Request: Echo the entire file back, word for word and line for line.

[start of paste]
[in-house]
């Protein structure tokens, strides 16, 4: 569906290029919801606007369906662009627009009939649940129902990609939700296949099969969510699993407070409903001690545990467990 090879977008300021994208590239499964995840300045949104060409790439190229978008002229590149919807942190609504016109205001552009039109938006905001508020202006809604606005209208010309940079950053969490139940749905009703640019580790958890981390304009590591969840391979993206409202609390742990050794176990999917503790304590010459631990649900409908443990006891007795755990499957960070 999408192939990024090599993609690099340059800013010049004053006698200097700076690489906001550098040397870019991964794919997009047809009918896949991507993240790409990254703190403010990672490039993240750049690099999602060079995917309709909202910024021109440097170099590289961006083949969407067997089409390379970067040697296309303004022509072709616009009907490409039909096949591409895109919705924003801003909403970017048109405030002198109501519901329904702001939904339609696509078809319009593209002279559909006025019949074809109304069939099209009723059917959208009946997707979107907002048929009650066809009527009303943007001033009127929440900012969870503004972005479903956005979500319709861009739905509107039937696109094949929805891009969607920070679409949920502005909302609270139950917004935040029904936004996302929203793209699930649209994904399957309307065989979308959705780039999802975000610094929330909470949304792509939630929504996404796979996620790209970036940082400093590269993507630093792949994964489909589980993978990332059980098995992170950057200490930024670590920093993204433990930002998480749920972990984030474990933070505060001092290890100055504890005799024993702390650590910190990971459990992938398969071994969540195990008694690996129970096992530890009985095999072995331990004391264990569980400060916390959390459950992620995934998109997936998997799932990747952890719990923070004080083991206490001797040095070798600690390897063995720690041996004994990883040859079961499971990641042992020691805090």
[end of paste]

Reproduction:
[in-house]
């Protein structure tokens, strides 16, 4: 569906290029919801606007369906662009627009009939649940129902990609939700296949099969969510699993407070409903001690545990467990 090879977008300021994208590239499964995840300045949104060409790439190229978008002229590149919807942190609504016109205001552009039109938006905001508020202006809604606005209208010309940079950053969490139940749905009703640019580790958890981390304009590591969840391979993206409202609390742990050794176990999917503790304590010459631990649900409908443990006891007795755990499957960070 999408192939990024090599993609690099340059800013010049004053006698200097700076690489906001550098040397870019991964794919997009047809009918896949991507993240790409990254703190403010990672490039993240750049690099999602060079995917309709909202910024021109440097170099590289961006083949969407067997089409390379970067040697296309303004022509072709616009009907490409039909096949591409895109919705924003801003909403970017048109405030002198109501519901329904702001939904339609696509078809319009593209002279559909006025019949074809109304069939099209009723059917959208009946997707979107907002048929009650066809009527009303943007001033009127929440900012969870503004972005479903956005979500319709861009739905509107039937696109094949929805891009969607920070679409949920502005909302609270139950917004935040029904936004996302929203793209699930649209994904399957309307065989979308959705780039999802975000610094929330909470949304792509939630929504996404796979996620790209970036940082400093590269993507630093792949994964489909589980993978990332059980098995992170950057200490930024670590920093993204433990930002998480749920972990984030474990933070505060001092290890100055504890005799024993702390650590910190990971459990992938398969071994969540195990008694690996129970096992530890009985095999072995331990004391264990569980400060916390959390459950992620995934998109997936998997799932990747952890719990923070004080083991206490001797040095070798600690390897063995720690041996004994990883040859079961499971990641042992020691805090």